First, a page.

When is it Smart to Go Against the Flow?

arrow-against-flow-of-arrows-Mary LippittDoes this sound familiar? You’re with your team in a conference, the leader puts the big idea on the table, no one speaks and then one person agrees. Before you know it you’ve all agreed, only to learn later that many had unexpressed concerns. What went wrong? Blinded by an apparent consensus, many stifle their thinking, concerns and questions despite the fact that even experts overlook key factors.

When time is short, when it seems like a slam dunk or when we assume that agreement will keep us in good graces, we succumb to passive conformity. False agreement with an easy yes shortchanges our future when facing complexity and uncertainty. As a parent, I have agreed too quickly without investigating key details or grasping the entire picture. The same is true at work. Being pre-occupied with other matters, wanting to move on to other matters and feeling unsure about what I could add, transforms inquisitiveness into acquiescence. The result will likely be mediocrity or a blunder.

Group think operates at all levels since we naturally enjoy being surrounded by those who think like we do. However, those who can end our sentences for us also likely share the same blind spots. When the issues are pivotal, precedent setting and strategic, we must dig into the details to ensure that we are not making an error. So learning how to prevent from following into the trap of rapid and wrong agreement is important. When a leader needs to invoke critical thinking, there are six steps to guarantee engagement:

  1. Ask for input before sharing your thoughts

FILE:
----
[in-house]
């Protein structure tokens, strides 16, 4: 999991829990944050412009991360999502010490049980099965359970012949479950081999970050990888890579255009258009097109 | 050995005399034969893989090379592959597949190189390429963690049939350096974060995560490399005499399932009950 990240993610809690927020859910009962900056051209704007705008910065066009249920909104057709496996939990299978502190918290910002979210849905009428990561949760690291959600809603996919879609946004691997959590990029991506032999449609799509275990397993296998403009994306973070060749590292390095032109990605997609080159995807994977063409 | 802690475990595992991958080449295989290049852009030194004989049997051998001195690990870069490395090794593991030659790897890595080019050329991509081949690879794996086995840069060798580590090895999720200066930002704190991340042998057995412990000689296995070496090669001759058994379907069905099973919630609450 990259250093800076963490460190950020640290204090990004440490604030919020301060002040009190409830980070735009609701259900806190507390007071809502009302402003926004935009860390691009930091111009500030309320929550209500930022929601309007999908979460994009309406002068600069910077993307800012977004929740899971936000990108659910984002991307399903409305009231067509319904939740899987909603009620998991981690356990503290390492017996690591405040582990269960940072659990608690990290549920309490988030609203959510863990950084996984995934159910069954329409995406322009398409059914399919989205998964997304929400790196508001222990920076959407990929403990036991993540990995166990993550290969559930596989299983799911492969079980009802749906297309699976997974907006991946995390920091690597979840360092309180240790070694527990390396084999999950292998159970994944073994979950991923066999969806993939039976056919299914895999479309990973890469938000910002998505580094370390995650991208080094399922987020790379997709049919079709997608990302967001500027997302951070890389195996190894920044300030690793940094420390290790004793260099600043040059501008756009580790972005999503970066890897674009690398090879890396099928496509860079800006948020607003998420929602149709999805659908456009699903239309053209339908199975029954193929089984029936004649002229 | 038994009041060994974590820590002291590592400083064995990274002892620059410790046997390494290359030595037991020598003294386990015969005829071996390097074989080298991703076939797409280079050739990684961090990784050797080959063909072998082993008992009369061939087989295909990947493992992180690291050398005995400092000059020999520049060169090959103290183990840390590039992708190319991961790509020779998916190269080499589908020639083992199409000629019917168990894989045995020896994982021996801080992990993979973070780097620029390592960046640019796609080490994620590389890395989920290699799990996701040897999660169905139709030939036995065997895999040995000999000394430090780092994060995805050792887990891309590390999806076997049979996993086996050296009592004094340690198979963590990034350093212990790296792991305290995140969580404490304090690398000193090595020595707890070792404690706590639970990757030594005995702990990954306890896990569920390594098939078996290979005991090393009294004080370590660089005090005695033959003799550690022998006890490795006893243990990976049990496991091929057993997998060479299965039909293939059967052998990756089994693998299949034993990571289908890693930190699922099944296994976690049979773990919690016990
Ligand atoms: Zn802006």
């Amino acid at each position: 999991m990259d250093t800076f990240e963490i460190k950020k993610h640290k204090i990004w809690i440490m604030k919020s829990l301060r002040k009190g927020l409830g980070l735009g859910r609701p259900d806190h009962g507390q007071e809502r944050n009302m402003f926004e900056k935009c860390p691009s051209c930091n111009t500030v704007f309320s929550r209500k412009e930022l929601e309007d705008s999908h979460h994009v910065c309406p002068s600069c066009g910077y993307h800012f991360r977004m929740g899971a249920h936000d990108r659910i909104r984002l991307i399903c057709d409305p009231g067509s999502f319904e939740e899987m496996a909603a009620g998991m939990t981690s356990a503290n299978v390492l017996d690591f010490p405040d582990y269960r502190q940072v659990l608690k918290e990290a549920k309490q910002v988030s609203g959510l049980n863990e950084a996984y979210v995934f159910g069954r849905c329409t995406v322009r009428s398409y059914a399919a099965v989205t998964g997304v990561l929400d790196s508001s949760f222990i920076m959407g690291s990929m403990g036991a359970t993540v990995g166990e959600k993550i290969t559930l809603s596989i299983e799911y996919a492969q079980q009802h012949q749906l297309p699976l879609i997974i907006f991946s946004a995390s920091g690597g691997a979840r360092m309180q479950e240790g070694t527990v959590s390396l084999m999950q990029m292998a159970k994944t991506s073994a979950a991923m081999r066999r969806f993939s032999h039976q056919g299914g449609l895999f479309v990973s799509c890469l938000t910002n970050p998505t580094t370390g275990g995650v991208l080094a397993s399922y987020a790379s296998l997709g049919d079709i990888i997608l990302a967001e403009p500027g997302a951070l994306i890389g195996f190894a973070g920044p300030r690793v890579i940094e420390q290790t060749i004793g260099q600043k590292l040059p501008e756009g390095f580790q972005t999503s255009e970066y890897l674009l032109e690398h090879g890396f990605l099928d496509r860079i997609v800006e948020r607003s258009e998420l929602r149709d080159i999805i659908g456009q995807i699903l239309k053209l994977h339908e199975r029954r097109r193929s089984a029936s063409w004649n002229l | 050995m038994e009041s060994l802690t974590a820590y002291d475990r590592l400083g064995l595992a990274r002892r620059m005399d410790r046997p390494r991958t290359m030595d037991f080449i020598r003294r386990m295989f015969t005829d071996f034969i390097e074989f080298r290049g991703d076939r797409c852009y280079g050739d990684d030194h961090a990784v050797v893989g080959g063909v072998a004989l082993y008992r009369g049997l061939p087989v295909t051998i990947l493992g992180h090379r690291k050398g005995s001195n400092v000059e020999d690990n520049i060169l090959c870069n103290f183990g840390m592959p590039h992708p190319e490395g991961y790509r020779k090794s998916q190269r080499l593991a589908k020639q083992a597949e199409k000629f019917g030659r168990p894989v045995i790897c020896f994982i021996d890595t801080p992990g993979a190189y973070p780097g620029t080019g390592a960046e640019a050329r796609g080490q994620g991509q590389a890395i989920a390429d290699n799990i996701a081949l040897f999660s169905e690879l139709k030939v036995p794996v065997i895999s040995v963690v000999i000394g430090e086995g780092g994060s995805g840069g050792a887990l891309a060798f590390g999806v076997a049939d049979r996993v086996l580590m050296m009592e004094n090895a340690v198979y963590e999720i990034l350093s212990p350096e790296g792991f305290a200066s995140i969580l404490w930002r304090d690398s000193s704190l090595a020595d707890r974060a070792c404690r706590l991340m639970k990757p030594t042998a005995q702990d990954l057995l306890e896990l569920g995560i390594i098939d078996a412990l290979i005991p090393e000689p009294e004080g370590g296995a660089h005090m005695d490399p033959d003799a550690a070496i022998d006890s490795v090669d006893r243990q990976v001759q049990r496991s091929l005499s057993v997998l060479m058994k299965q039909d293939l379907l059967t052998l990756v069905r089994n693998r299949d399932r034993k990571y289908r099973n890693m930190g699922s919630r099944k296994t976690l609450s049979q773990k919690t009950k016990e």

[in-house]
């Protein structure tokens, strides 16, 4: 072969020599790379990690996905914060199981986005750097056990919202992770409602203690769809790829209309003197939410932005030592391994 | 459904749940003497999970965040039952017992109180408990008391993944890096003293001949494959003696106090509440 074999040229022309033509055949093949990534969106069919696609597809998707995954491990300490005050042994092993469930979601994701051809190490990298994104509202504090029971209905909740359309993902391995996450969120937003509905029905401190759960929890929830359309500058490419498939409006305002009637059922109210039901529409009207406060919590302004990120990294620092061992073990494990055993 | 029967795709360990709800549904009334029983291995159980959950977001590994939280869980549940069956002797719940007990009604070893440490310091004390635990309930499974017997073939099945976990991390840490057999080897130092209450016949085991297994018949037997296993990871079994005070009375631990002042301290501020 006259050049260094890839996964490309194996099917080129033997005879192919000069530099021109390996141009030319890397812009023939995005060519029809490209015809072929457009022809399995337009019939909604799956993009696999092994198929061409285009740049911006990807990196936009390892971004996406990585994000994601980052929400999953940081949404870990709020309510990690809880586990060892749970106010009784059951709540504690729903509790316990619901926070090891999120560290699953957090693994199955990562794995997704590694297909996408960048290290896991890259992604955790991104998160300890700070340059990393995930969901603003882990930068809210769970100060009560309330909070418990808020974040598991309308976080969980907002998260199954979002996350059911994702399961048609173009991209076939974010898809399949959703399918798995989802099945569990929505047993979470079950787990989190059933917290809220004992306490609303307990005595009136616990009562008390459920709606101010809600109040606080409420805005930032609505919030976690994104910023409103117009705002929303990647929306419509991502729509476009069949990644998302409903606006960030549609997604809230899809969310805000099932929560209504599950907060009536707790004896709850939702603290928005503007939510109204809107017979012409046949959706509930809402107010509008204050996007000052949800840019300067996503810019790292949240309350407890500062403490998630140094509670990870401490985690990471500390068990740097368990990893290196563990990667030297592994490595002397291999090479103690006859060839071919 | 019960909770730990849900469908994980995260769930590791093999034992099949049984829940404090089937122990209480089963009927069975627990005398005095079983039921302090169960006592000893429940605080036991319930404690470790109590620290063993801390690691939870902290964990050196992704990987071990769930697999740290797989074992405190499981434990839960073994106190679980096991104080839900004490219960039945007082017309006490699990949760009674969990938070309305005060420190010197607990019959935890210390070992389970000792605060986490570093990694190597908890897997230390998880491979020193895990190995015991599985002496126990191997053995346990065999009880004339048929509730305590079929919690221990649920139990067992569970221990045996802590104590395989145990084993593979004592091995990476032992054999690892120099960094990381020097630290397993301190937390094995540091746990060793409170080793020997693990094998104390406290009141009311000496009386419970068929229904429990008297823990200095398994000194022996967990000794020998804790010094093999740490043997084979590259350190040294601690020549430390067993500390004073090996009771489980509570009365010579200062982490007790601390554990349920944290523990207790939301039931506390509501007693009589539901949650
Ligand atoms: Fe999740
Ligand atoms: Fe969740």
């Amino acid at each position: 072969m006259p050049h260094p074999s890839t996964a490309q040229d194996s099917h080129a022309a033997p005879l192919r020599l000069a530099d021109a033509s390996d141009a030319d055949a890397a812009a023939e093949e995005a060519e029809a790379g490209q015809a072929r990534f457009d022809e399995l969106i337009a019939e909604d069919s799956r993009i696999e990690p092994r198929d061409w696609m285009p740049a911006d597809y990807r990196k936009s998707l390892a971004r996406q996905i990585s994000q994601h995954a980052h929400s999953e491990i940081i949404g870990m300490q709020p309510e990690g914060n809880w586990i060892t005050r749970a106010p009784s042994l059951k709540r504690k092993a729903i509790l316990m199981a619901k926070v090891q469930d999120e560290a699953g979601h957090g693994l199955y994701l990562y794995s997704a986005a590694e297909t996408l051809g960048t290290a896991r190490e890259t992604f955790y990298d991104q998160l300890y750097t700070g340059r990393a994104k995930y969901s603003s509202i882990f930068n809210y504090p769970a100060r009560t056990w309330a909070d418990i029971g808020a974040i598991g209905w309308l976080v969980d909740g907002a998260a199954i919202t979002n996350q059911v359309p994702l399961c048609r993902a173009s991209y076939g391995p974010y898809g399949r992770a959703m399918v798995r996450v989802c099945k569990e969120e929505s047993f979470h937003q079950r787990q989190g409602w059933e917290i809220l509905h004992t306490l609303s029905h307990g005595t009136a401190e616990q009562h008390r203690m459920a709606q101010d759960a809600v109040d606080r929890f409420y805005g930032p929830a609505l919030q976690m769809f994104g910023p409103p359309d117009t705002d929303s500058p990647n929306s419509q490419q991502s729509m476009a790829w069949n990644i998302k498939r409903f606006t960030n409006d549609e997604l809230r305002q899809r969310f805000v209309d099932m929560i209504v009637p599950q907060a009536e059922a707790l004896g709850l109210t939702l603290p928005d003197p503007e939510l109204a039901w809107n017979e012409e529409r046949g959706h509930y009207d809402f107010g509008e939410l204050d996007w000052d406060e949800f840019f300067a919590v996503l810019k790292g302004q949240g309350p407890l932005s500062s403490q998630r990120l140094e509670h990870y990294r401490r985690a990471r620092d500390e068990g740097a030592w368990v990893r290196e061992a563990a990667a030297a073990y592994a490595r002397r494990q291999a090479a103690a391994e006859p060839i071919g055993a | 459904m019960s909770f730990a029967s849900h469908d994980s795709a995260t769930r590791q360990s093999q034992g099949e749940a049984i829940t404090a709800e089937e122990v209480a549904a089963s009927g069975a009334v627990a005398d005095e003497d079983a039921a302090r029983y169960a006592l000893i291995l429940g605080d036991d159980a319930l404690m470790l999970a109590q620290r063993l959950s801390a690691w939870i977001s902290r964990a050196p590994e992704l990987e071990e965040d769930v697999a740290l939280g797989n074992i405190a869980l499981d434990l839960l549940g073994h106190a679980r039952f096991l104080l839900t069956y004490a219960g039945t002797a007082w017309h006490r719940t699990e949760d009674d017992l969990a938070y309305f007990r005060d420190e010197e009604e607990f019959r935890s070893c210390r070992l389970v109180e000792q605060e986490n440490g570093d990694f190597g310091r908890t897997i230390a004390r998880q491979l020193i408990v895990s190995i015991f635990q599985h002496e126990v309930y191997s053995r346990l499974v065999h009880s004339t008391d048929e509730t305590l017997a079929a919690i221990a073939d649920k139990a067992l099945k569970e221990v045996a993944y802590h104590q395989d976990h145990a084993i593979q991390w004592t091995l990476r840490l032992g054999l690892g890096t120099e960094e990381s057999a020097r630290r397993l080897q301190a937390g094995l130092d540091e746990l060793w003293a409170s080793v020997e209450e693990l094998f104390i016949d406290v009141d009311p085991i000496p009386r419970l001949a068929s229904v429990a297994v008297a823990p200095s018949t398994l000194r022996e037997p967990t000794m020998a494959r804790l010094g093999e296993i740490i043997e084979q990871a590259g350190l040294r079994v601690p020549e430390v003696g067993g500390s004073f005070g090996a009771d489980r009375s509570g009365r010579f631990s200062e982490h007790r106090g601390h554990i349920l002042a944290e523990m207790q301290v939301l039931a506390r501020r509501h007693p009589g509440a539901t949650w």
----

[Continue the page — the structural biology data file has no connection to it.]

2. Provide soak time to let the idea and options emerge
  3. Complete a comprehensive analysis of the current context and trends
  4. Create small groups to consider alternative and ramifications
  5. Praise those who identify potential pitfalls
  6. Establish evaluation criteria for weighing alternatives

As a team member you can leverage your contributions by learning how to disagree without being disagreeable to preserve your role as a valued team player:

  1. Lead with a positive aspect of the proposed idea
  2. Offer to examine alternatives and evaluate potential consequences
  3. Recognize that others will see things you do not and that you see things others do not
  4. Identify the best case, worst case and likely outcomes
  5. Confirm: ensure that all six mindsets have been evaluated before a final decision

Fighting the current takes greater effort than going with the flow. Everyone who has ever rowed against the current knows that it takes sustained effort to counter the tide. The benefit of the effort though is substantial. We arrive at our destination, proud of our efforts and recognized for smart decision making.

Originally published on bizcatalyst360

Dr. Mary Lippitt

Dr. Mary Lippitt

Dr. Mary Lippitt, President of Enterprise Management, Ltd, is the award-winning author of Brilliant or Blunder: 6 Ways Leaders Navigate Uncertainty, Opportunity and Complexity. Known for her pioneering work linking leadership development to organizational and individual results, Dr. Lippitt has been recognized as a leader in the execution of change, leadership development and strategy implementation for over twenty-five years.

No Replies to "When is it Smart to Go Against the Flow?"